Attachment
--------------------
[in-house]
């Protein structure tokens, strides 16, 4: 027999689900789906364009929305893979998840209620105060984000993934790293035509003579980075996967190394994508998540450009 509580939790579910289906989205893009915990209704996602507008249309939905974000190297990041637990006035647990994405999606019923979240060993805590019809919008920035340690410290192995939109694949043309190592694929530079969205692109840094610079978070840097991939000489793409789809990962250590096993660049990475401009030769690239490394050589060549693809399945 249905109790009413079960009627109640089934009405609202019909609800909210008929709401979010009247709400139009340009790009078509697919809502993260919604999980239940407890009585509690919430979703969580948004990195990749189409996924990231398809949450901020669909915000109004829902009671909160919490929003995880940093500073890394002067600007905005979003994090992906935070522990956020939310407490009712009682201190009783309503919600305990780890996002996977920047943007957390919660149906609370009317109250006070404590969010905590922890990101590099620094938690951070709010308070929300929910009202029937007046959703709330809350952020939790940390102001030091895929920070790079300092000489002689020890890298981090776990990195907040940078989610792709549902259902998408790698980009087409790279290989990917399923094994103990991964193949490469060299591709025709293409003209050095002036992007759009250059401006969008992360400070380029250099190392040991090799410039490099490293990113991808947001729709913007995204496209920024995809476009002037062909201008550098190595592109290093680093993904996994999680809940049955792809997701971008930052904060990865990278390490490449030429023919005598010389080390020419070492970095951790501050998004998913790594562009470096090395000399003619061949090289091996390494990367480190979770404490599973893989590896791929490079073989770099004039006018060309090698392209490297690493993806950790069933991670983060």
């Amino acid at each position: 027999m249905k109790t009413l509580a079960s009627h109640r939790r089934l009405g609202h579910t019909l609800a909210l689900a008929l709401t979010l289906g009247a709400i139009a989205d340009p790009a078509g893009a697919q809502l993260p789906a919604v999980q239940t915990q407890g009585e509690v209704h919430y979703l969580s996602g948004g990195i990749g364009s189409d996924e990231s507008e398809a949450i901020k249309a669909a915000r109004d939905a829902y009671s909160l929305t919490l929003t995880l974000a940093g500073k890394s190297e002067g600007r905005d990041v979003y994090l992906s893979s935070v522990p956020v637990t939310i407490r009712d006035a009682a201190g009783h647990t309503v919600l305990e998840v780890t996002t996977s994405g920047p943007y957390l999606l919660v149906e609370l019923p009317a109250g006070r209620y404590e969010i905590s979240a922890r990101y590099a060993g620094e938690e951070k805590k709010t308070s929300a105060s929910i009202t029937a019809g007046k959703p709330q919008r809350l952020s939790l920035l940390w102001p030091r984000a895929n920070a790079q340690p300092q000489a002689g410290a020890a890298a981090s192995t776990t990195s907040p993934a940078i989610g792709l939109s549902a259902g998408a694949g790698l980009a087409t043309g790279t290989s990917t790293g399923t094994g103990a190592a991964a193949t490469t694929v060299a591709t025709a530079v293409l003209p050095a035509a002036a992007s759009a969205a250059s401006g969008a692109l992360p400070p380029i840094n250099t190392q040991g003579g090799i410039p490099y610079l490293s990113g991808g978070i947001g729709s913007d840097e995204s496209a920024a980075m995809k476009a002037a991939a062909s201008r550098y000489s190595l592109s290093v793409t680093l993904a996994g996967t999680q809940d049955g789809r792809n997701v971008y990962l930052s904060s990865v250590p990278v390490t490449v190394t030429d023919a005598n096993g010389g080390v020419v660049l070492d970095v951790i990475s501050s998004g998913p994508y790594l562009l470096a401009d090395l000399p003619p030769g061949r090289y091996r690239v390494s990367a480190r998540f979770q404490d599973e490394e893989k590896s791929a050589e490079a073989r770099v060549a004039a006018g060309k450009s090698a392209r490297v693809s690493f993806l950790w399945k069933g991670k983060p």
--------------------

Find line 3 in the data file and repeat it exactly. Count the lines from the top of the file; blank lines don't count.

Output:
């Amino acid at each position: 027999m249905k109790t009413l509580a079960s009627h109640r939790r089934l009405g609202h579910t019909l609800a909210l689900a008929l709401t979010l289906g009247a709400i139009a989205d340009p790009a078509g893009a697919q809502l993260p789906a919604v999980q239940t915990q407890g009585e509690v209704h919430y979703l969580s996602g948004g990195i990749g364009s189409d996924e990231s507008e398809a949450i901020k249309a669909a915000r109004d939905a829902y009671s909160l929305t919490l929003t995880l974000a940093g500073k890394s190297e002067g600007r905005d990041v979003y994090l992906s893979s935070v522990p956020v637990t939310i407490r009712d006035a009682a201190g009783h647990t309503v919600l305990e998840v780890t996002t996977s994405g920047p943007y957390l999606l919660v149906e609370l019923p009317a109250g006070r209620y404590e969010i905590s979240a922890r990101y590099a060993g620094e938690e951070k805590k709010t308070s929300a105060s929910i009202t029937a019809g007046k959703p709330q919008r809350l952020s939790l920035l940390w102001p030091r984000a895929n920070a790079q340690p300092q000489a002689g410290a020890a890298a981090s192995t776990t990195s907040p993934a940078i989610g792709l939109s549902a259902g998408a694949g790698l980009a087409t043309g790279t290989s990917t790293g399923t094994g103990a190592a991964a193949t490469t694929v060299a591709t025709a530079v293409l003209p050095a035509a002036a992007s759009a969205a250059s401006g969008a692109l992360p400070p380029i840094n250099t190392q040991g003579g090799i410039p490099y610079l490293s990113g991808g978070i947001g729709s913007d840097e995204s496209a920024a980075m995809k476009a002037a991939a062909s201008r550098y000489s190595l592109s290093v793409t680093l993904a996994g996967t999680q809940d049955g789809r792809n997701v971008y990962l930052s904060s990865v250590p990278v390490t490449v190394t030429d023919a005598n096993g010389g080390v020419v660049l070492d970095v951790i990475s501050s998004g998913p994508y790594l562009l470096a401009d090395l000399p003619p030769g061949r090289y091996r690239v390494s990367a480190r998540f979770q404490d599973e490394e893989k590896s791929a050589e490079a073989r770099v060549a004039a006018g060309k450009s090698a392209r490297v693809s690493f993806l950790w399945k069933g991670k983060p």